Cindy Kuang my small wife i had all of you, then some of you, then none of you and i turned to my nightstand, asked the photo of you what do you make of all of this? and your mouth wiggled and gaped and spoke yeah, sometimes it be that way so you learn that you shouldn’t wrong your wife or you shouldn’t wrong your wife even after she says it’s okay cause then she might die on you, leave you next to the mini picture of her minimized personality and you won’t know what floral wallpaper she’d hate or which shade of burgundy matches the coffee table, guests will laugh at the coasters and she won’t be there for you to hide behind, no one left to fake smile your way out you’d lie but really, all you wanted in life was a woman who’d laugh in the parlor and cry in the bedroom clutching magazines and saying show me, please, show me how to do like you, how to do it? and you got that, you did, but not the next part, no not the part where you rush in and hold her


Jessica Xu Departure My sister draws maps within the mud, traces her highways with sticks, roads like vessels, all carved within the Earth. She recreates herself as a landmark, a capital star. Morning dew catches on the tips of her hair, her eyes like darkened orbs. It is June now. The months have passed without a salve and her hair is still curling, withering to the ground. The hospital needles were never enough and I am still collecting the fallen blond, saving them for future’s memory. I have not loved her enough. Her years have passed through her in days, hollowed her bones, and drawn her closer to the opening of Earth. In this moment, I will reimagine her as starkly beautiful, without the frailness of her arms, the trembling of her lips. The sun rests its slow palms against the thinness of her skin and she is still unwavering in her fate. When the wind bids her to the place where I cannot follow, I will mark the Earth as the surface of her, as a landmark, strong and unbowing.


Beatrice Stewart Big Brother I hate that you got what you wanted: me lying on the floor for you, tongue out, like a bearskin rug. My lungs become moons, waxing and waning, whenever I think of you. Know that it is not often. I hope you’re happy where you are in your white-sanded island with your girl and your drinks and your guitar picks. I hope you’re so happy that you never come back to sunburns and rotting teeth. It is not often that I think of you, you of tongues and toenails, but when I do there’s a crumbling hole in me like the wall you punched. I am also your fist, your spitting mouth, the mustache you could never grow in. Like a lizard’s tail I am cut off from you.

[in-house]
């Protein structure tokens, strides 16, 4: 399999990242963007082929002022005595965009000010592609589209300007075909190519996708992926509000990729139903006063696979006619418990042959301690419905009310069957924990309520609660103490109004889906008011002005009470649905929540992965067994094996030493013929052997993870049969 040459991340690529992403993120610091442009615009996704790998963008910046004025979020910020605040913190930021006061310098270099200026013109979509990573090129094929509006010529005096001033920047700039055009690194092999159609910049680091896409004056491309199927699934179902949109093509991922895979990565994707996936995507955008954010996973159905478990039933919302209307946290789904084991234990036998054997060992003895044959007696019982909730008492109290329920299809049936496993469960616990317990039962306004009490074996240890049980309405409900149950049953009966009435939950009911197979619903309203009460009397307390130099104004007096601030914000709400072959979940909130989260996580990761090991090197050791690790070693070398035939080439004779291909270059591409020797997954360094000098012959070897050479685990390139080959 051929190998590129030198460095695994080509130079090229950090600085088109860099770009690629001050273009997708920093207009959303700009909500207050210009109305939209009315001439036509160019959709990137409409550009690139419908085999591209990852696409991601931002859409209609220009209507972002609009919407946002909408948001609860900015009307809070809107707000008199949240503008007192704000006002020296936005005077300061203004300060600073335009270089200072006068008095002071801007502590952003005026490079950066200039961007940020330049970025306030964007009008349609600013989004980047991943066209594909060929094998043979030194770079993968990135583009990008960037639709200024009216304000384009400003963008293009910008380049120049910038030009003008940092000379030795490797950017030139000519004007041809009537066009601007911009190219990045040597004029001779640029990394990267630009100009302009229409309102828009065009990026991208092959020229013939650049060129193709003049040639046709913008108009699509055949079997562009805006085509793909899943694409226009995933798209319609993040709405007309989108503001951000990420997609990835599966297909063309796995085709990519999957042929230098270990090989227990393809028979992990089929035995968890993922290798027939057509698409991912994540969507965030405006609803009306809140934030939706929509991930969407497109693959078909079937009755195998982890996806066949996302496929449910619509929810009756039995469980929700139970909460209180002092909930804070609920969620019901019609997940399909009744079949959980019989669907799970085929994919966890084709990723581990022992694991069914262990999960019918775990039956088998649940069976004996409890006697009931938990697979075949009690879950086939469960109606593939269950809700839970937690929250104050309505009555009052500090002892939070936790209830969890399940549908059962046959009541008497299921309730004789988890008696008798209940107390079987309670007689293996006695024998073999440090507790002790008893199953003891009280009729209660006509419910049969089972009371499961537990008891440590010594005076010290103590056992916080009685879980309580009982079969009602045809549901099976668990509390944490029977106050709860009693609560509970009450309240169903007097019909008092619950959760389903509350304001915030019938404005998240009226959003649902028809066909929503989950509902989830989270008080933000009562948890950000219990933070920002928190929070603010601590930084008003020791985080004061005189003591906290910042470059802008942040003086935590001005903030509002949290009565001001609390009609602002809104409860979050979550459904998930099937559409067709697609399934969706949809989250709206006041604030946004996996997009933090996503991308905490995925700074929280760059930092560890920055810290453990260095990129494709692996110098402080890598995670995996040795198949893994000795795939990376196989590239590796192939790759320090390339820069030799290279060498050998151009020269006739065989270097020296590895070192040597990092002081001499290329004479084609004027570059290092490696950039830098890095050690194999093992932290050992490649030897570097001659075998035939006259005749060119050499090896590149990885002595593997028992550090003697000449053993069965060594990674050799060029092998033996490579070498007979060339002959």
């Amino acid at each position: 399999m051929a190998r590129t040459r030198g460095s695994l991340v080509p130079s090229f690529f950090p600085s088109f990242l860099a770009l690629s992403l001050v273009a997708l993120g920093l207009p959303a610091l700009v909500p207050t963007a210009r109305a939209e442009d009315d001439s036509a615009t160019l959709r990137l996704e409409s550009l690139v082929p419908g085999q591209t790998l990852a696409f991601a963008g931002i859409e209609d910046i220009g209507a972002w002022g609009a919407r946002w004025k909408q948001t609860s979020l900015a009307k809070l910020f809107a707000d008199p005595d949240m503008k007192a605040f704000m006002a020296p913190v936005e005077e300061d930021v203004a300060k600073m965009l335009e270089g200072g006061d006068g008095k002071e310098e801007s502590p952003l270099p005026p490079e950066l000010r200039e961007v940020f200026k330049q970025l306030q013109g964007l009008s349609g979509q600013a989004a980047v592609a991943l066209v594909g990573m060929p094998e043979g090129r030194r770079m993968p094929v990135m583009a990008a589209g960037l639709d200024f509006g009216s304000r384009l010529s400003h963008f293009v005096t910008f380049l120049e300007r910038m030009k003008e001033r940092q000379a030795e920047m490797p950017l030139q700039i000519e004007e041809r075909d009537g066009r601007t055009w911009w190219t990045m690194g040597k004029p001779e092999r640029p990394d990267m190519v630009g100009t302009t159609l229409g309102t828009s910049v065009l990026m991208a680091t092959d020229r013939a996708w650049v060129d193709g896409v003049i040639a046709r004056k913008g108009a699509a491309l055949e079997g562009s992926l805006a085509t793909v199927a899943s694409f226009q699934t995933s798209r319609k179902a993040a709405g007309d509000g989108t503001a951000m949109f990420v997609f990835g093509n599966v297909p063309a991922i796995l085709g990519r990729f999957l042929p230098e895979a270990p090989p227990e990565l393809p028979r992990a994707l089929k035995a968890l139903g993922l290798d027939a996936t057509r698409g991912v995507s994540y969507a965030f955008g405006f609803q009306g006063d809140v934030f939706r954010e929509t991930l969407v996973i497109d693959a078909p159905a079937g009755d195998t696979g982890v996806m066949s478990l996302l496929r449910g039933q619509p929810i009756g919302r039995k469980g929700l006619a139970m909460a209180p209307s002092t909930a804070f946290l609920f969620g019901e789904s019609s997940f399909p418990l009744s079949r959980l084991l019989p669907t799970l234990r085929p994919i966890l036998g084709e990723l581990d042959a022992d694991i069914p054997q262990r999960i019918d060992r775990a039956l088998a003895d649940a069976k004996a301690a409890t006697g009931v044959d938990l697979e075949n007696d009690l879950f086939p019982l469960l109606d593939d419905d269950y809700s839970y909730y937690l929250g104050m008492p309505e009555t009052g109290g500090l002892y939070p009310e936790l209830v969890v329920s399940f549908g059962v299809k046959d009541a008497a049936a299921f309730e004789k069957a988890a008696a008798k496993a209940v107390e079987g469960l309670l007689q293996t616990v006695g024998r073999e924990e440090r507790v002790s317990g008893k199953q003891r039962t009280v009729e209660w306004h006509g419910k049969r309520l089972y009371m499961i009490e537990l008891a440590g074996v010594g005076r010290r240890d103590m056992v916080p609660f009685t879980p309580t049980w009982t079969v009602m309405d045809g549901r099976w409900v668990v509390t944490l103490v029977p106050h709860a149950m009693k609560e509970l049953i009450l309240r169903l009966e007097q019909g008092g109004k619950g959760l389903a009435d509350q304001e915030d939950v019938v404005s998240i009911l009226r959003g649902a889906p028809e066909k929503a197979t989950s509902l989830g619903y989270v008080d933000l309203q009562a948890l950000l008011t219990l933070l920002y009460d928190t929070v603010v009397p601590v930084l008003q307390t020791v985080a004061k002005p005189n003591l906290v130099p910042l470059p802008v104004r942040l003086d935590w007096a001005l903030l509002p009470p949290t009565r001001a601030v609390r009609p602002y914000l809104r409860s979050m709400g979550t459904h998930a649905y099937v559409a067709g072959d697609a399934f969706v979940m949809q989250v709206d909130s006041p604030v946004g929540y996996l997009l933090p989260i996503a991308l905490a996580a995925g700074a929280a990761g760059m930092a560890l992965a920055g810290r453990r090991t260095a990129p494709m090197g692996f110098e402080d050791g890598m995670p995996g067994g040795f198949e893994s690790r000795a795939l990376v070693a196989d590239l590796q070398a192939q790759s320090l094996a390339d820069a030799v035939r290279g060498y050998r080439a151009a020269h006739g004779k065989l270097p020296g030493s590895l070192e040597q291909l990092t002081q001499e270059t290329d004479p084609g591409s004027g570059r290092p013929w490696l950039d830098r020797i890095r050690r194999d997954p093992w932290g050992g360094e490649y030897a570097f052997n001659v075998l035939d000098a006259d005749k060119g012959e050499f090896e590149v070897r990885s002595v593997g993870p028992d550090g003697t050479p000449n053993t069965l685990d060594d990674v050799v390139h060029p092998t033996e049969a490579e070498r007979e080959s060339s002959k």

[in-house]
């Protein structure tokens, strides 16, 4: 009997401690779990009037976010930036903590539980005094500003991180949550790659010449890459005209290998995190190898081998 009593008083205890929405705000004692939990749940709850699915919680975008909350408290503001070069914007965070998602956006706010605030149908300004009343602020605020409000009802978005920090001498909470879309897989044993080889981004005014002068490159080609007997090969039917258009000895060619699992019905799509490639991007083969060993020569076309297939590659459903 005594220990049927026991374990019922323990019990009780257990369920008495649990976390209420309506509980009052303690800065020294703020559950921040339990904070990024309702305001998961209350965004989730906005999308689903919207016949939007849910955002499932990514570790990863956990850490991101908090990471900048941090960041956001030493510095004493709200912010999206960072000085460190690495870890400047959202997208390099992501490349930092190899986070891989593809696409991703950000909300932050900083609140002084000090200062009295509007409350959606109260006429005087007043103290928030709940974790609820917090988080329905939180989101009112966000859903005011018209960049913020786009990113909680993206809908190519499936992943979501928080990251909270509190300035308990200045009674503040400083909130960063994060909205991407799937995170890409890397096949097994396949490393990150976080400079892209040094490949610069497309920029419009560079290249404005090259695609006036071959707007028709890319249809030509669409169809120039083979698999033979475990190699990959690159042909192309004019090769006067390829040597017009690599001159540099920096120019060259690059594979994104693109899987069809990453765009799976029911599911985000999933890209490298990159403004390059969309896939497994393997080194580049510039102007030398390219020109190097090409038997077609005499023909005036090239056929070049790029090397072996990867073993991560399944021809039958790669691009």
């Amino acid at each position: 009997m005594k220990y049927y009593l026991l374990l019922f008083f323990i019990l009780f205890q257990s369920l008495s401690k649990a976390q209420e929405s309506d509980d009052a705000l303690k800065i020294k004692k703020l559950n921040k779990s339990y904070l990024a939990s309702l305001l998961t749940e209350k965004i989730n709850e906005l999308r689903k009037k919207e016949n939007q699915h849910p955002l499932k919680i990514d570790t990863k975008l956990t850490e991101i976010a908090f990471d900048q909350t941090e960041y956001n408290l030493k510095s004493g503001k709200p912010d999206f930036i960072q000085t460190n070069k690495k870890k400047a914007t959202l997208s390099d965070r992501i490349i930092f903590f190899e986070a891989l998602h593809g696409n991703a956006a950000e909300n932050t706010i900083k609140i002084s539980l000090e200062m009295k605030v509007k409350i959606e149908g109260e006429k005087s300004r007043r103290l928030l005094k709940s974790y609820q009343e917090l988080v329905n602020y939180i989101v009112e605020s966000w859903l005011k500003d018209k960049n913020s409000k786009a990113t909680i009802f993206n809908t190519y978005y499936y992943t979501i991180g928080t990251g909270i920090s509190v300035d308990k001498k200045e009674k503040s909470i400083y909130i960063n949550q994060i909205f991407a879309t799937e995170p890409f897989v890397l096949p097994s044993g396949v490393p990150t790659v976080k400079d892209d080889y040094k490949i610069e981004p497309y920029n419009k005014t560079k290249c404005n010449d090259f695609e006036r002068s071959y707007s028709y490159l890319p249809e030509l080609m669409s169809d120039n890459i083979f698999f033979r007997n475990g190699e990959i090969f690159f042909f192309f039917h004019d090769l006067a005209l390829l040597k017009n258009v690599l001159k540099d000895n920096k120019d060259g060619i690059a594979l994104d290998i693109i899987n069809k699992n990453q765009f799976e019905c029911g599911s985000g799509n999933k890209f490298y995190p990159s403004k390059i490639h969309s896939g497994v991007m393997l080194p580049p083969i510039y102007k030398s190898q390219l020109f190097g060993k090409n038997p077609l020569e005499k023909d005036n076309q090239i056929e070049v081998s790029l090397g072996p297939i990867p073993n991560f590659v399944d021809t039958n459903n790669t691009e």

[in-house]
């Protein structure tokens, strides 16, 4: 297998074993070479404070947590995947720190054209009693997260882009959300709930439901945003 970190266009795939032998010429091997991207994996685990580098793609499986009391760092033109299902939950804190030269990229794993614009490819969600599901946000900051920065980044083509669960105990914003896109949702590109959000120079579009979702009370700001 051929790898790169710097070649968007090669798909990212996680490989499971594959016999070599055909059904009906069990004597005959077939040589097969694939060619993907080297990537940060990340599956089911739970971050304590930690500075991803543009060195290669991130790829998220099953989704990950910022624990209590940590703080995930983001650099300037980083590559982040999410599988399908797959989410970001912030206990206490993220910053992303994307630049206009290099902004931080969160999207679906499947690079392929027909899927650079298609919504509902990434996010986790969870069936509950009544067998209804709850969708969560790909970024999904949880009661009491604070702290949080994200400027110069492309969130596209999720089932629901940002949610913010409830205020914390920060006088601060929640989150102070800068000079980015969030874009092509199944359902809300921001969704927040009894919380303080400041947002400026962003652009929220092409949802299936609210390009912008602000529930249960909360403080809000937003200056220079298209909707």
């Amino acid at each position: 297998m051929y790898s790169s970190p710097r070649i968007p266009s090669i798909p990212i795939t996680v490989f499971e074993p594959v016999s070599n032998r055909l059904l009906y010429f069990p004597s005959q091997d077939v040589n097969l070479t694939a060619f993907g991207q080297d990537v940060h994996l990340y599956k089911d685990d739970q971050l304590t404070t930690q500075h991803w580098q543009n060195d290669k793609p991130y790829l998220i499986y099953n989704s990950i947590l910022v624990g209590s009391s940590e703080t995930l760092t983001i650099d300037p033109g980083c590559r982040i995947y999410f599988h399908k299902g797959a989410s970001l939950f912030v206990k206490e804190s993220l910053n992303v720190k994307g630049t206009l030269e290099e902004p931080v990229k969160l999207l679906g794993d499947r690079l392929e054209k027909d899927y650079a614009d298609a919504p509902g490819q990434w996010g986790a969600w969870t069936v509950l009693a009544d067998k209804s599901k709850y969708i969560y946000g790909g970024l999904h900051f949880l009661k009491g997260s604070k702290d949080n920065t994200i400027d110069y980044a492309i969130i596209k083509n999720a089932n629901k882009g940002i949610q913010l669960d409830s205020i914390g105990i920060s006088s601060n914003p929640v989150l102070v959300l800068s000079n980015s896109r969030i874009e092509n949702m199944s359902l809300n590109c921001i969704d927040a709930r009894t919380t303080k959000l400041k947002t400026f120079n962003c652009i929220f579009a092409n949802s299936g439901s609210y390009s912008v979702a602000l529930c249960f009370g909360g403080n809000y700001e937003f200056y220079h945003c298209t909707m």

Nandita Naik Mermaid Disease We caught her by the waves: incisors stained blue, cleaved scales caressing her tail. The ocean silent as a bluebell. Even the jewel bright crabs were motionless in their burrows. We swallowed our silver-tongued prayers and brought her back to the lab. We classified her at the lab. Species: Mermaid, or Once-Girl, or Something Lurking Beneath the Waves. When we locked her into an aquarium, she started praying, sewing herself to the glass until her scales sequined the floor like little moons. Her song burrowed through us, left us knowing the acrid taste of bluebells. Out of her sight, we invented myths. How her bluebellthroat sang with the dolphins. In all our labcoated glory, we told mermaid jokes over beer. Our boss, Mr. Burrows, kept tripping over his underbelly, waving at the test tubes covered in scales. He claimed the disease took his daughter, whispered a prayer. When her family identified her, we released our prayers, gave her up, returned to preserving bluebells. It did feel strange, somehow, to weigh her on a scale and not even know her name. Outside the lab the disease spread. More girls sprouting tails, diving beneath the waves. We pieced together scientific evidence, safe in our burrows. The mermaids drag themselves out of the sea, surround the lab, hands making burrows in the wet concrete. We lock the doors, whisper prayers for the honey-eyed children whose mothers were lost to the waves.